Throughout most of the 20th century the Republican Party was a peaceable kingdom. Its roots were in farms and finance, its adherents the managerial class, small-business owners and members of Rotary and country clubs, its power centers the Eastern colleges, the Farm Bureau, Madison Avenue, Wall Street and Main Street, plus much of the prairie Midwest and mountain West. The party dominated the 1920s, the 1950s and the 1980s. Rarely were its disputes bitter, and seldom did its disagreements break into open or prolonged bickering.
But when the Republicans do fight, they fight fiercely. And this winter may be their fiercest fight ever.
The party of the American establishment is undergoing the biggest revolt against its own establishment since at least 1964, when Sen. Barry Goldwater of Arizona won the GOP nomination and Ronald Reagan emerged as a conservative avatar. Two ferociously anti-establishment figures are dominating the Iowa caucuses, accounting, if polls are to be believed, for half the GOP vote. The three main establishment candidates together account for only 12 percentage points. Statewide, according to the latest Fox News Poll, 57 percent of Republicans believe they have been betrayed by their own party.
In an interview the other morning, commentator Patrick J. Buchanan, who ran two insurgent campaigns for president and won the 1996 New Hampshire primary, told me “the Republican establishment is a church whose pews are empty.”
In earlier Republican upheavals, the rebels were defeated in nomination fights (1952, 1992 and 1996), rejected in a brutal general election defeat (1964) or merged with the establishment (1980). This time businessman Donald J. Trump and Sen. Ted Cruz of Texas are conducting White House drives that, unlike the Goldwater campaign of 1964, do not so much aim to take over the party as they seek to ridicule, repudiate and renounce its leadership.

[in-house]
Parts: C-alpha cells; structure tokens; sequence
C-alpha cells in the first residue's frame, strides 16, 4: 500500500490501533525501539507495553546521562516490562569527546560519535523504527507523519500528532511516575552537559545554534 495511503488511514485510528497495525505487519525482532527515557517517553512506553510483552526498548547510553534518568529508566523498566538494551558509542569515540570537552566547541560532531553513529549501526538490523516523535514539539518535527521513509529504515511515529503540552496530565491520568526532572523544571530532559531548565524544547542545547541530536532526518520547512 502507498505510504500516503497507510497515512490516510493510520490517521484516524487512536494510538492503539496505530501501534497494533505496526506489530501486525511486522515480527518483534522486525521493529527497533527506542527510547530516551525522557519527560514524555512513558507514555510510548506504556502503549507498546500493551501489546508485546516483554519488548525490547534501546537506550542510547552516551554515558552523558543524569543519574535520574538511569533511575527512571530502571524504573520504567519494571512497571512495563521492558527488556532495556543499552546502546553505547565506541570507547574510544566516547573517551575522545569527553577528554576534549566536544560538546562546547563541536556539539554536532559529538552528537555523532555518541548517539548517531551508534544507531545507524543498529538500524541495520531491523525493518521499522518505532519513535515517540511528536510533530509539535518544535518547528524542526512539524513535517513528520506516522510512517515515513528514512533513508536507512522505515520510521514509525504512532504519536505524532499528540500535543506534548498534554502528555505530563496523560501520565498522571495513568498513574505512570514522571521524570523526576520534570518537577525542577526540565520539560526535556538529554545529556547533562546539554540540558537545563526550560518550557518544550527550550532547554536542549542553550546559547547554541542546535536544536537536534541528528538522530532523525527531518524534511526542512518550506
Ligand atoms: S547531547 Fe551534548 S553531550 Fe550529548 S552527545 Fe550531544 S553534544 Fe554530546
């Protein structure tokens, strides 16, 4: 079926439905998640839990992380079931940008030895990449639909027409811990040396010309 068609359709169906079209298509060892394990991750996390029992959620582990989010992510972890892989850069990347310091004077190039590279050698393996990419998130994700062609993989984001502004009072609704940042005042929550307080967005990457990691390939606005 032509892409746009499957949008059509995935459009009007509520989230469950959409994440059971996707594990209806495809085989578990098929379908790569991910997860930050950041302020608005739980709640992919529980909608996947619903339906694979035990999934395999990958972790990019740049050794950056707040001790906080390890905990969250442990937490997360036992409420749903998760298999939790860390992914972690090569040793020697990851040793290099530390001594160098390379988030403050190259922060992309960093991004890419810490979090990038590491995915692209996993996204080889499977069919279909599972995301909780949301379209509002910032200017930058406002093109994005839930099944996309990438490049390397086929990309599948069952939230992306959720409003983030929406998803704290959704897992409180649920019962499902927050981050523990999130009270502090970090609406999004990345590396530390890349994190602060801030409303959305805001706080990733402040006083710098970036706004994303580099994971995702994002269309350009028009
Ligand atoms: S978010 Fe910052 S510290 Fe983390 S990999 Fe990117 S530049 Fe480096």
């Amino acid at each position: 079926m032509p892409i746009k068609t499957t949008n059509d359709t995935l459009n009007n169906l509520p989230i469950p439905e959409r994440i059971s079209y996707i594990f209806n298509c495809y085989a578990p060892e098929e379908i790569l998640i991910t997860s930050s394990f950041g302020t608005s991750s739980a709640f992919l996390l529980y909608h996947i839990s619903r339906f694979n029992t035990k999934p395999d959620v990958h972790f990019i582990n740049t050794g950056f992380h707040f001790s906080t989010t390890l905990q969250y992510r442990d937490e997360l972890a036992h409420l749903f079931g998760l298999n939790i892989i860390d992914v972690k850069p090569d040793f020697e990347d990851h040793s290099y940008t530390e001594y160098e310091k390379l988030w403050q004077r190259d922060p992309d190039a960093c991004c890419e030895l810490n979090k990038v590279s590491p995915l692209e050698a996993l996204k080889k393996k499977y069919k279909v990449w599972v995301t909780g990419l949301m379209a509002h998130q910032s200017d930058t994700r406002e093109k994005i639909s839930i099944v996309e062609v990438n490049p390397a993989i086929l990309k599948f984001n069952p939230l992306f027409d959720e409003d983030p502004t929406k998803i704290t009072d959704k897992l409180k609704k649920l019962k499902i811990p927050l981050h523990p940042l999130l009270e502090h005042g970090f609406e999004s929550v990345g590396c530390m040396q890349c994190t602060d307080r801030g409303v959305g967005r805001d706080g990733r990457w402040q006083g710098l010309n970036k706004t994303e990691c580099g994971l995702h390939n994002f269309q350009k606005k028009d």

“The civil war in the Republican Party of the United States,” Theodore H. White wrote in his “Making of the President” volume for 1964, “is one of the more fascinating stories of Western civilization.” If Mr. White, who died 30 years ago, were here today, he might argue that that sentence applied even more so to the 2016 race.
The difference: This time it is not a faction that is in rebellion but the majority of the party. This time the base of the party is estranged from the traditional ruling elements of the party.
The Democrats, famous for their internal feuds, have not in modern times faced an insurrection remotely like the one the Republicans are experiencing right now, except perhaps at the end of the Lyndon Johnson years, but even then the party establishment moved in rough alignment with the party base, and the rebels left the Johnson camp with reluctance and regret.
Not so this time with the Republicans. “The people I know are relishing the discomfort this is causing with an establishment they can’t stand,” said Mr. Buchanan.
The Fox Iowa poll shows that nearly two-thirds of Republicans with no college degree feel betrayed by their party, which might lead to the conclusion that this rebellion is class-oriented and in fact fueled by new Republicans who do not fit the party’s traditional mold. But that is not the case; more than half of Republicans with college degrees feel betrayed by their party, too — and nearly three in five of those who say they will “definitely” attend a party caucus two weeks from now share that bitter sentiment.